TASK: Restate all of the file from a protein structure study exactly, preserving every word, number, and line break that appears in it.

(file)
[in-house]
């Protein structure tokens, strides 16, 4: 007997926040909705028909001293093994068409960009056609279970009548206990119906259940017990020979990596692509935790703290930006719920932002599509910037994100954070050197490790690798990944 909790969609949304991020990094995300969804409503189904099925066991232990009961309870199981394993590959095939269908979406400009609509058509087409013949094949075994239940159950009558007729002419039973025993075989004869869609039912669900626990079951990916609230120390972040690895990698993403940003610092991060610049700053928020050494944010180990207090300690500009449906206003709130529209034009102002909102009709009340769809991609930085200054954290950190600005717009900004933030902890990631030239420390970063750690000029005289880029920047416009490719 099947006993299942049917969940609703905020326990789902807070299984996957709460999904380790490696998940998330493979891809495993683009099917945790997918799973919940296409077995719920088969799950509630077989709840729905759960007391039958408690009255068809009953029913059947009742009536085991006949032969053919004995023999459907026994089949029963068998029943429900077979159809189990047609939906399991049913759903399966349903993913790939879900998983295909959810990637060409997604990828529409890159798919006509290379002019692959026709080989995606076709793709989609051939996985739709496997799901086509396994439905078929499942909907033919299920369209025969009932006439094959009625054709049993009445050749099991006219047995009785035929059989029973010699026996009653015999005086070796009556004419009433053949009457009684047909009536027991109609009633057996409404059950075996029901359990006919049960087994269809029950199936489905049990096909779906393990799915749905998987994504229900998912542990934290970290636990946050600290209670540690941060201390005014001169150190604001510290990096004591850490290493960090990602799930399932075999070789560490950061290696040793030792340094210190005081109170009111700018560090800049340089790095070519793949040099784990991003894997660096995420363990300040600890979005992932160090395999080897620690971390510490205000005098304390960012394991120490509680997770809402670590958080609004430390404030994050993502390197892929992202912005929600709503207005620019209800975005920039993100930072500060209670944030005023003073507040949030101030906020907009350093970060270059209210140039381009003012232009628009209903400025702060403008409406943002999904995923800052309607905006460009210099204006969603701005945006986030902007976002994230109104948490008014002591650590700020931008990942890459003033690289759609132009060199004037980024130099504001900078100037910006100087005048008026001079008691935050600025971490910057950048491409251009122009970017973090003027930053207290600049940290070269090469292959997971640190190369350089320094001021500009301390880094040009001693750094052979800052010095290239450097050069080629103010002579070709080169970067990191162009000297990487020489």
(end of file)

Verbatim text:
[in-house]
């Protein structure tokens, strides 16, 4: 007997926040909705028909001293093994068409960009056609279970009548206990119906259940017990020979990596692509935790703290930006719920932002599509910037994100954070050197490790690798990944 909790969609949304991020990094995300969804409503189904099925066991232990009961309870199981394993590959095939269908979406400009609509058509087409013949094949075994239940159950009558007729002419039973025993075989004869869609039912669900626990079951990916609230120390972040690895990698993403940003610092991060610049700053928020050494944010180990207090300690500009449906206003709130529209034009102002909102009709009340769809991609930085200054954290950190600005717009900004933030902890990631030239420390970063750690000029005289880029920047416009490719 099947006993299942049917969940609703905020326990789902807070299984996957709460999904380790490696998940998330493979891809495993683009099917945790997918799973919940296409077995719920088969799950509630077989709840729905759960007391039958408690009255068809009953029913059947009742009536085991006949032969053919004995023999459907026994089949029963068998029943429900077979159809189990047609939906399991049913759903399966349903993913790939879900998983295909959810990637060409997604990828529409890159798919006509290379002019692959026709080989995606076709793709989609051939996985739709496997799901086509396994439905078929499942909907033919299920369209025969009932006439094959009625054709049993009445050749099991006219047995009785035929059989029973010699026996009653015999005086070796009556004419009433053949009457009684047909009536027991109609009633057996409404059950075996029901359990006919049960087994269809029950199936489905049990096909779906393990799915749905998987994504229900998912542990934290970290636990946050600290209670540690941060201390005014001169150190604001510290990096004591850490290493960090990602799930399932075999070789560490950061290696040793030792340094210190005081109170009111700018560090800049340089790095070519793949040099784990991003894997660096995420363990300040600890979005992932160090395999080897620690971390510490205000005098304390960012394991120490509680997770809402670590958080609004430390404030994050993502390197892929992202912005929600709503207005620019209800975005920039993100930072500060209670944030005023003073507040949030101030906020907009350093970060270059209210140039381009003012232009628009209903400025702060403008409406943002999904995923800052309607905006460009210099204006969603701005945006986030902007976002994230109104948490008014002591650590700020931008990942890459003033690289759609132009060199004037980024130099504001900078100037910006100087005048008026001079008691935050600025971490910057950048491409251009122009970017973090003027930053207290600049940290070269090469292959997971640190190369350089320094001021500009301390880094040009001693750094052979800052010095290239450097050069080629103010002579070709080169970067990191162009000297990487020489």